Argentina

It was Portuguese explorrs that pushed moved south along the Atlantic coast of south America. And while they established the colony of Brazil, it was the Spanish who dominated in the far south. Spanish Conquistadores first reached the Rio de la Plata estuary (16th century). Juan de Solís landed therey, but was repelled by the Native Americans (1516). Magellan mainland lanfall (1520) during his circumnavigation expedition. Another Spanish expedition was repelled (1527). Sebastian Cabot and Diego García Sailed inland into the estuary and up the Paraná and Paraguay Rivers (1527). They festanlished the settlement of Sancti Spiritus where the Caraña and Coronda Rivers joined closeto the Paraná. Te small settlement could not hold out against hostile Native Americans and the settlement was destroyed (1529). Cabot and García were forced to return to Spain. It was Pedro de Mendoza with a much larger and better equiped force that established Santa María del Buen Aire (1536). This of course was the beginning of Buenos Aires. Mendoza's force was well armed and equipped with horses. Even so resistance from the Native Americans was fierce and this settlement also had to be abandoned and Mendoza returned to Spain. Berfore this occurred, however, Mendoza had dispatched a small group commanded by Juan de Ayolas up the Paraná River. Ayolas himself set out on an expedition to reach Peru which by that time was already firmly in Spanish hands. Ayolas never reaced Peru and his fate his lost to history. Domingo Martínez de Irala, a Conquistador of Basque origins, was elected by the larger body in what is now Paraguay as their leader. As a result, he has the destinction of being the first democratically elected official in the Americas. He founded the first cabildo in the Americas at Asunción (1537). Many survivors of the Buen Aire settlement which continued to threatened by hostile Native Americans moved to Asunción. The Natives Americans in Paraguay were friendlier giving the settlement a chance to get established. There were no further expeditions directly from Spain after Mendoza's failure. Irala proved to be a forceful and energetic govenor. Irala oversaw the founding of towns throughout Paraguay. The Spanish stamp was slowly placed on the colony. The settlers erected churches and public buildings The less fierce Native Americans were subjugated and distributed among the colonists in encomiendas--esentialy becoming serfs in a feudal system. The Asunción settlement thrived and became the ceter from which Argentina was eventually colonized. A force from Asución sent established Santa Fé (1573). Juan de Garay refounded the settlement at Buenos Aires (1580). This was a key step because of the strategic importance of the port. Resistance from the Native Americans continued, but under Garay's successor, Hernando Arias de Saavedra (1592-1614), finally suceeded in making Buenos Aires a secure Spanish colony. While no expeditions from Spain followed Mendiza, there were expeditions from the Spanish colonies in both Peru and Chile. These expeditions suceeded in founding the erliest cities in Argentina located in the eastern foothills of the Andes. The Spanish from Peru following the Inca roads founded Santiago del Estero, Tucumán, Córdoba, Salta, La Rioja and San Salvador de Jujuy. The Spanish from Chile founded San Juan, Mendoza, and San Luis. As a result Sopanish rule in northern Argentina was firmly established by te end of the 16th century.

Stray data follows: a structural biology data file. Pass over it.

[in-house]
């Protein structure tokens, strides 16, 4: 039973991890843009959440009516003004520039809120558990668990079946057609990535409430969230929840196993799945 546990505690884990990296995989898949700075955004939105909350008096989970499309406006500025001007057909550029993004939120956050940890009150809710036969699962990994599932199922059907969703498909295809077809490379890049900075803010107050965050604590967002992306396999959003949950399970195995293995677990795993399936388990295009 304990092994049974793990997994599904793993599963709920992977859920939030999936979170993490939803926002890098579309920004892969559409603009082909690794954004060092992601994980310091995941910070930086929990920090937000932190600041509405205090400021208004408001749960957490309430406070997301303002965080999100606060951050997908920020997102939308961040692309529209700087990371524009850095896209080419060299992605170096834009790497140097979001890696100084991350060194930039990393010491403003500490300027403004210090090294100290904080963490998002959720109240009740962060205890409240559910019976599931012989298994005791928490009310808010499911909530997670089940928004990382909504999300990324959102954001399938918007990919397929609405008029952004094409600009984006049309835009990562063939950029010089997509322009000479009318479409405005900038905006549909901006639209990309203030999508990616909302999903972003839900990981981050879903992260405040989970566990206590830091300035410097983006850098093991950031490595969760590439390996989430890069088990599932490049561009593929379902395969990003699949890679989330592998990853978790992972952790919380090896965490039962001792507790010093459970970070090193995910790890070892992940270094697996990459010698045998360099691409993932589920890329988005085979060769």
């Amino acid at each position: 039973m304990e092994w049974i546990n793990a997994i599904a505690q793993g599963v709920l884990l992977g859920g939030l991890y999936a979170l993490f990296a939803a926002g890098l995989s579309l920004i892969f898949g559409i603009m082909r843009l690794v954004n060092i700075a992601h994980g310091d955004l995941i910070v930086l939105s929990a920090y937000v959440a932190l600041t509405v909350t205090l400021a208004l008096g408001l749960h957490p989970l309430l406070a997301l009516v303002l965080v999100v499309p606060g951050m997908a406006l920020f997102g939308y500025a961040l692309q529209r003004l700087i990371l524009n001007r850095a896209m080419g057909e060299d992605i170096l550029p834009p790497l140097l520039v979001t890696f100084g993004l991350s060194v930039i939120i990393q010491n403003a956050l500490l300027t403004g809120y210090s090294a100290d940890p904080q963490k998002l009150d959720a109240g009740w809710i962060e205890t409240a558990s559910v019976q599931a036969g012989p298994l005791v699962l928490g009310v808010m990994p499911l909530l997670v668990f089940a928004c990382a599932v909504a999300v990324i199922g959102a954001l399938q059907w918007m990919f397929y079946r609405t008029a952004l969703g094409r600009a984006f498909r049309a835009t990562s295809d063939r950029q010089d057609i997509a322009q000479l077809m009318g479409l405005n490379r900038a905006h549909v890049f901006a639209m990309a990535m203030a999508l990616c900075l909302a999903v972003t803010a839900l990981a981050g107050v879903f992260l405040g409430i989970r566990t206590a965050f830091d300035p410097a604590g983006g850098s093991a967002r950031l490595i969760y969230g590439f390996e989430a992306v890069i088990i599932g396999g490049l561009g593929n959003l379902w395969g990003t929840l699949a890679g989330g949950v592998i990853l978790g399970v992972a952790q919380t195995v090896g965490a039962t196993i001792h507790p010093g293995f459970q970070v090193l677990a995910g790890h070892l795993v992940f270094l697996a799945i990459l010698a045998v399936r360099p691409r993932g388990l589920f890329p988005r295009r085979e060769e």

Chile

Quechua-speaking tribes inhabited the northern region of what is now Chile. Araucanian tribes dominated central Chile. The Inca came to dominte much of Chile, but were resisted by the fierce Araucanian tribes who prevented the Inca from moving further south. At stake was Chile's fertile central valley south of modern Santiago. The Spanish after conquering the Inca in Peru began to move south into Chile. The First Spanish expedition commnded by Almagro was defeated by a combination of the northern deserts and the Araucanians in the south (1536). Valdivia led a susubsequent expedition. The Spanish after conquering the Inca in Peru began to move south into Chile. The First Spanish expedition commnded by Almagro was defeated by a combinatin of the northern deserts and the Araucanians in the south (1536). Valdivia led a susubsequent expedition. Their first settlements were Santiago (1541) and Concepcion (1550). The Spanish settlers had to face the same resistance the Inca faced--the Araucanians. The less civilized Araucanians proved less vulnerable to Spanish arms than the Inca. The Spanish War with the Araucanians continued into the mid-19th century.

Impact

The gold and silver flowing from the Americas made Spain a European super-power and financed the Great Armada. The most significantimpact of the conquests, however, may well have been the introduction of the humble potato to Europe fom Peru. The corn plant developed by Meso Americans may be even more important.





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Created: 5:03 AM 6/15/2008
Last updated: 5:03 AM 6/15/2008